French politicians are calling the vandalism of two statues of Charles de Gaulle an insult to the nation, as their president visits London to commemorate the 80th anniversary of the French Resistance.
President Emmanuel Macron arrived in London to honour fallen French fighters but kept socially distant.
The visit marks eight decades since exiled French leader Gen de Gaulle gave his historic radio broadcast, “L’Appel”, to occupied France on June 18, 1940.
The speech, which laid the foundations for the Resistance, was broadcast from London by the BBC with the permission of Winston Churchill, shortly after the Nazi invasion of France in the Second World War.
Mr Macron attended a wreath-laying ceremony with Britain's Prince Charles, and Britain gave awards to four Resistance fighters: Edgard Tupet-Thome, 100; Daniel Cordier, 99; Hubert Germain, 99; and Pierre Simonet, 98.
They were not at the ceremony but will receive their awards in France later.
Mr Macron's meeting with UK Prime Minister Boris Johnson also gave them the chance to discuss Brexit negotiations and the pandemic.
Mr Macron was welcomed by a ceremonial guard of honour from the Coldstream Guards, and music by their band.
A fleet of Red Arrow planes, flown by the British RAF and their French peers, La Patrouille, flew through London’s skies.
Mr Johnson called the four Resistance fighters heroes for their “courage and sacrifice in defending us and whole world from fascism”.
“The struggles we face today are different to those we confronted together 80 years ago," he said.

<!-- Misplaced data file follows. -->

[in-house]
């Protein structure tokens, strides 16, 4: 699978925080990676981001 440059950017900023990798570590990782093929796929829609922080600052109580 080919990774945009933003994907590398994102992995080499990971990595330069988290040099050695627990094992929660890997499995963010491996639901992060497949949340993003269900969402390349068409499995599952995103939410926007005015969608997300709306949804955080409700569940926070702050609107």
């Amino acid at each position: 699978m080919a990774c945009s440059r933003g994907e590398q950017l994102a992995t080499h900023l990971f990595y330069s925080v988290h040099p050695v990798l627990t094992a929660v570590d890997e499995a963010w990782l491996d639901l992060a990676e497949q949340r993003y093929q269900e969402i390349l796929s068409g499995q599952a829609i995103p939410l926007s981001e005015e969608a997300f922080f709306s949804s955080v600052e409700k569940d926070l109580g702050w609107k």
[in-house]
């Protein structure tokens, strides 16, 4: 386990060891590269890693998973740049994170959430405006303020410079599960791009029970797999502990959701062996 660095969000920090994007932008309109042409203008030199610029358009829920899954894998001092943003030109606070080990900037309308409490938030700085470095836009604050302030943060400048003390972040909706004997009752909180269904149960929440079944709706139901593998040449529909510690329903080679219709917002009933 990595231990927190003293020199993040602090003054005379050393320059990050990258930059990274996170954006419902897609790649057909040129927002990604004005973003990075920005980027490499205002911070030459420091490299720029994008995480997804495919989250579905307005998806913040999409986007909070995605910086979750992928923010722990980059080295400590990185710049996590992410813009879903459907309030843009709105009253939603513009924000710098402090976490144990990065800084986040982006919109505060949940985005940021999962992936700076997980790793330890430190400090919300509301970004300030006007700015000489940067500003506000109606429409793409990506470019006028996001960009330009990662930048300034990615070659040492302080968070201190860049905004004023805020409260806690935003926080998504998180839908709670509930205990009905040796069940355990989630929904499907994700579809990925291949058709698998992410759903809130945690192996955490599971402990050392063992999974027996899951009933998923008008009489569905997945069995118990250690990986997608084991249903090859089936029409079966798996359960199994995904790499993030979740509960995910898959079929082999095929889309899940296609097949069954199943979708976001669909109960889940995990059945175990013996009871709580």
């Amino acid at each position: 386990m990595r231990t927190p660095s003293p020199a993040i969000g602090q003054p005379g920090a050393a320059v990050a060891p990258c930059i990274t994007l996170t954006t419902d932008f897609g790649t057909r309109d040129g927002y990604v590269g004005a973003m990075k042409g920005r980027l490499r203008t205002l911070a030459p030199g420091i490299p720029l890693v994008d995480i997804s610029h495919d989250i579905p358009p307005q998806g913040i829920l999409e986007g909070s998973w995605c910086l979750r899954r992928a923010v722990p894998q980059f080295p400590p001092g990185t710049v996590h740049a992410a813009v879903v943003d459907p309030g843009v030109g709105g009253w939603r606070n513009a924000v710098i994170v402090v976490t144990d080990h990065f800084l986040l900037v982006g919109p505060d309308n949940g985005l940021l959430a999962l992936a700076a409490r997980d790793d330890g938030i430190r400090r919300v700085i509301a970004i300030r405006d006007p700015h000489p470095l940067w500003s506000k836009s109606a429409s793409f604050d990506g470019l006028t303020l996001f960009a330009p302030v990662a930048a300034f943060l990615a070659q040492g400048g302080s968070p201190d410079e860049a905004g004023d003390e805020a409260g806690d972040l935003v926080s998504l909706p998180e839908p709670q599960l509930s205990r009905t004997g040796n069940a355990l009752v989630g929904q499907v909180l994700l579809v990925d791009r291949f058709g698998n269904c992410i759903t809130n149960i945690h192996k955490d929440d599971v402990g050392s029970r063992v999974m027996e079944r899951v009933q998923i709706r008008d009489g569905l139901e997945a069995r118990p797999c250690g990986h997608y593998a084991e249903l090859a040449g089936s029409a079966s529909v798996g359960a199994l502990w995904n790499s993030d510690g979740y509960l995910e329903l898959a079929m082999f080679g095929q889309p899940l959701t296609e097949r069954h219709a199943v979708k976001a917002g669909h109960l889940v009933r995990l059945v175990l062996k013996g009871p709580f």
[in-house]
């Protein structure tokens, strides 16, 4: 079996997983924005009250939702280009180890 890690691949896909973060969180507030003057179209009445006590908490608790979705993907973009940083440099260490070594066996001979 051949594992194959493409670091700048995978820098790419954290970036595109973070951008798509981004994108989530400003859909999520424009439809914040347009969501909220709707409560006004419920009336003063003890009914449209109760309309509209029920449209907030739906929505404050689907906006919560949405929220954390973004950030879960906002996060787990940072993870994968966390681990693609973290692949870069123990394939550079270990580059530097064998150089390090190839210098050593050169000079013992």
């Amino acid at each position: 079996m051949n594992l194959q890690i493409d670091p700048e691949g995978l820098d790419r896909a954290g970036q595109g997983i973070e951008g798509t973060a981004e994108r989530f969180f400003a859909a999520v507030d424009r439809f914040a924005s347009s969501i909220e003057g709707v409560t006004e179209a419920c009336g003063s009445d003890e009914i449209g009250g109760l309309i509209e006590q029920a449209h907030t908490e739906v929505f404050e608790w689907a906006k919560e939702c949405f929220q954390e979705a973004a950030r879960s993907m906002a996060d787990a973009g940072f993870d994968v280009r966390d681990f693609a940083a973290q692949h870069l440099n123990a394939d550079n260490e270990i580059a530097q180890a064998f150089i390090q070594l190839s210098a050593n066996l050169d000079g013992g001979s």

But I have no doubt that, working side by side, the UK and France will continue to rise to every new challenge and seize every opportunity that lies ahead."
French political leaders condemned the vandalism of two statues of de Gaulle at the weekend.
One monument in the northern French town of Hautmont was daubed with the word "Slaver" and defaced with orange paint, while another in Paris was covered in yellow paint.
Both countries have been hit hard by the pandemic but Britain has fared worse.
More than 42,000 people have died in the UK compared with about 29,000 in France.
“The Prime Minister and President also welcomed the ongoing cooperation between the UK and France on small boats and illegal migration," a Downing Street spokesman said.
“They agreed that the partnership between our countries will be crucial in overcoming the coronavirus pandemic and ensuring the global recovery is green and sustainable."
The two nations are easing their lockdowns in different ways.
France has reduced its social distancing rule to one metre apart, while Britain still maintains a two-metre policy.
France is allowing schools to open from Monday, but those in the UK are unable to do so with the two-metre social distancing rule in force.
Mr Johnson has refused to say when the distance might be reduced but has insisted that people “watch this space” on Wednesday.